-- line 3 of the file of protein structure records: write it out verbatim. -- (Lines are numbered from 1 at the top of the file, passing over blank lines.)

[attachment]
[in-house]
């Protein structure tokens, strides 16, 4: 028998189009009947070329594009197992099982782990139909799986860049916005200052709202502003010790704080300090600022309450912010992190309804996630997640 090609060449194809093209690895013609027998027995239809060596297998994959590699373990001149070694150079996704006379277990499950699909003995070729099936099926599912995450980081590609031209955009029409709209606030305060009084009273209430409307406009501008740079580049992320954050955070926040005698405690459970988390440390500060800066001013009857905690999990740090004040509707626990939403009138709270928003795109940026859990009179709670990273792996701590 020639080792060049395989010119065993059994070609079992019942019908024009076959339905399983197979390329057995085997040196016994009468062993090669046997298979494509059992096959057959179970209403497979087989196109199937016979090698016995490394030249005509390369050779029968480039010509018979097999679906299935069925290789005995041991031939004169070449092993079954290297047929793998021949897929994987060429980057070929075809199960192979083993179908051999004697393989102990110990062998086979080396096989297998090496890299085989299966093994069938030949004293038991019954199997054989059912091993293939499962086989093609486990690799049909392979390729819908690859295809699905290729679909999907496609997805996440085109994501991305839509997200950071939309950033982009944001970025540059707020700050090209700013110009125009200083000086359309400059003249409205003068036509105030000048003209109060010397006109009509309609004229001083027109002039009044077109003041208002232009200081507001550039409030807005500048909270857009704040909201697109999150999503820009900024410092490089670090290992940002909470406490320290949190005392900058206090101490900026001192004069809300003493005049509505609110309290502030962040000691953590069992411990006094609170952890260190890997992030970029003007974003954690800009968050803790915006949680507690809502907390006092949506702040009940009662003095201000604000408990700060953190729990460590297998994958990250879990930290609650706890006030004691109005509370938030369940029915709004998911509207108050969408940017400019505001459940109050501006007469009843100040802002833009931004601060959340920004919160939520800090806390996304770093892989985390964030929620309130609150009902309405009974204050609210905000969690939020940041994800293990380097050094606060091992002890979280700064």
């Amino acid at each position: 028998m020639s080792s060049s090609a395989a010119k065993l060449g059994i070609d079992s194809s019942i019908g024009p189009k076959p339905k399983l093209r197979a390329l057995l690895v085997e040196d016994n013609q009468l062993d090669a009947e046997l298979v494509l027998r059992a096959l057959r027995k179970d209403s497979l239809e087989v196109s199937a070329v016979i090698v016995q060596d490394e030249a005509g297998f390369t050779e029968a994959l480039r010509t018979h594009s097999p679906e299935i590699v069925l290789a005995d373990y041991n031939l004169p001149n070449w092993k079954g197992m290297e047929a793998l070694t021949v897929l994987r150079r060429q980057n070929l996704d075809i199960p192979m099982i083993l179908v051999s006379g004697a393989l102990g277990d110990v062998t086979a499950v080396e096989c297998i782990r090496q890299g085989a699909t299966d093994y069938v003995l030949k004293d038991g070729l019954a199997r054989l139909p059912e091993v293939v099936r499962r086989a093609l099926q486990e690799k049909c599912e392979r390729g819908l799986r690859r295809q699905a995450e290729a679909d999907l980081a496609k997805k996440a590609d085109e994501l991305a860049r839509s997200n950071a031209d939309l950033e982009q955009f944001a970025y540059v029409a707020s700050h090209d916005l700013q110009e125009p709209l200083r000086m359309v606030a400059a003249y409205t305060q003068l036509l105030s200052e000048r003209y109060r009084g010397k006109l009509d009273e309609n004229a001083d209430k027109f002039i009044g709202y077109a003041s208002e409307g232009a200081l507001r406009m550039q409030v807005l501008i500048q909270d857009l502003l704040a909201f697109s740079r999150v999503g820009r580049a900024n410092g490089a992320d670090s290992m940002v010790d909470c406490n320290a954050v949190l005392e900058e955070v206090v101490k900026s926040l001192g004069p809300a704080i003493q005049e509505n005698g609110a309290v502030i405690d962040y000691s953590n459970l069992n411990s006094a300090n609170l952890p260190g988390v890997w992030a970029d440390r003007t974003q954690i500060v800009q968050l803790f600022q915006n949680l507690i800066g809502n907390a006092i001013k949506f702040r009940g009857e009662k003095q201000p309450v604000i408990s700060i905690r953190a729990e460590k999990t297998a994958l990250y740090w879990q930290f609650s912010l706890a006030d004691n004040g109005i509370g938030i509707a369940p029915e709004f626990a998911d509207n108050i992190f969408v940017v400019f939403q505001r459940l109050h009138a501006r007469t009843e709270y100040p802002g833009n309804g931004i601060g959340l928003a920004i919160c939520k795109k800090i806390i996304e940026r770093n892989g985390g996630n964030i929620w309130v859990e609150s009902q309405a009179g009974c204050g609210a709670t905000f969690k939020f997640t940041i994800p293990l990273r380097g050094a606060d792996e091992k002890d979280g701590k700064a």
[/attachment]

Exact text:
């Amino acid at each position: 028998m020639s080792s060049s090609a395989a010119k065993l060449g059994i070609d079992s194809s019942i019908g024009p189009k076959p339905k399983l093209r197979a390329l057995l690895v085997e040196d016994n013609q009468l062993d090669a009947e046997l298979v494509l027998r059992a096959l057959r027995k179970d209403s497979l239809e087989v196109s199937a070329v016979i090698v016995q060596d490394e030249a005509g297998f390369t050779e029968a994959l480039r010509t018979h594009s097999p679906e299935i590699v069925l290789a005995d373990y041991n031939l004169p001149n070449w092993k079954g197992m290297e047929a793998l070694t021949v897929l994987r150079r060429q980057n070929l996704d075809i199960p192979m099982i083993l179908v051999s006379g004697a393989l102990g277990d110990v062998t086979a499950v080396e096989c297998i782990r090496q890299g085989a699909t299966d093994y069938v003995l030949k004293d038991g070729l019954a199997r054989l139909p059912e091993v293939v099936r499962r086989a093609l099926q486990e690799k049909c599912e392979r390729g819908l799986r690859r295809q699905a995450e290729a679909d999907l980081a496609k997805k996440a590609d085109e994501l991305a860049r839509s997200n950071a031209d939309l950033e982009q955009f944001a970025y540059v029409a707020s700050h090209d916005l700013q110009e125009p709209l200083r000086m359309v606030a400059a003249y409205t305060q003068l036509l105030s200052e000048r003209y109060r009084g010397k006109l009509d009273e309609n004229a001083d209430k027109f002039i009044g709202y077109a003041s208002e409307g232009a200081l507001r406009m550039q409030v807005l501008i500048q909270d857009l502003l704040a909201f697109s740079r999150v999503g820009r580049a900024n410092g490089a992320d670090s290992m940002v010790d909470c406490n320290a954050v949190l005392e900058e955070v206090v101490k900026s926040l001192g004069p809300a704080i003493q005049e509505n005698g609110a309290v502030i405690d962040y000691s953590n459970l069992n411990s006094a300090n609170l952890p260190g988390v890997w992030a970029d440390r003007t974003q954690i500060v800009q968050l803790f600022q915006n949680l507690i800066g809502n907390a006092i001013k949506f702040r009940g009857e009662k003095q201000p309450v604000i408990s700060i905690r953190a729990e460590k999990t297998a994958l990250y740090w879990q930290f609650s912010l706890a006030d004691n004040g109005i509370g938030i509707a369940p029915e709004f626990a998911d509207n108050i992190f969408v940017v400019f939403q505001r459940l109050h009138a501006r007469t009843e709270y100040p802002g833009n309804g931004i601060g959340l928003a920004i919160c939520k795109k800090i806390i996304e940026r770093n892989g985390g996630n964030i929620w309130v859990e609150s009902q309405a009179g009974c204050g609210a709670t905000f969690k939020f997640t940041i994800p293990l990273r380097g050094a606060d792996e091992k002890d979280g701590k700064a």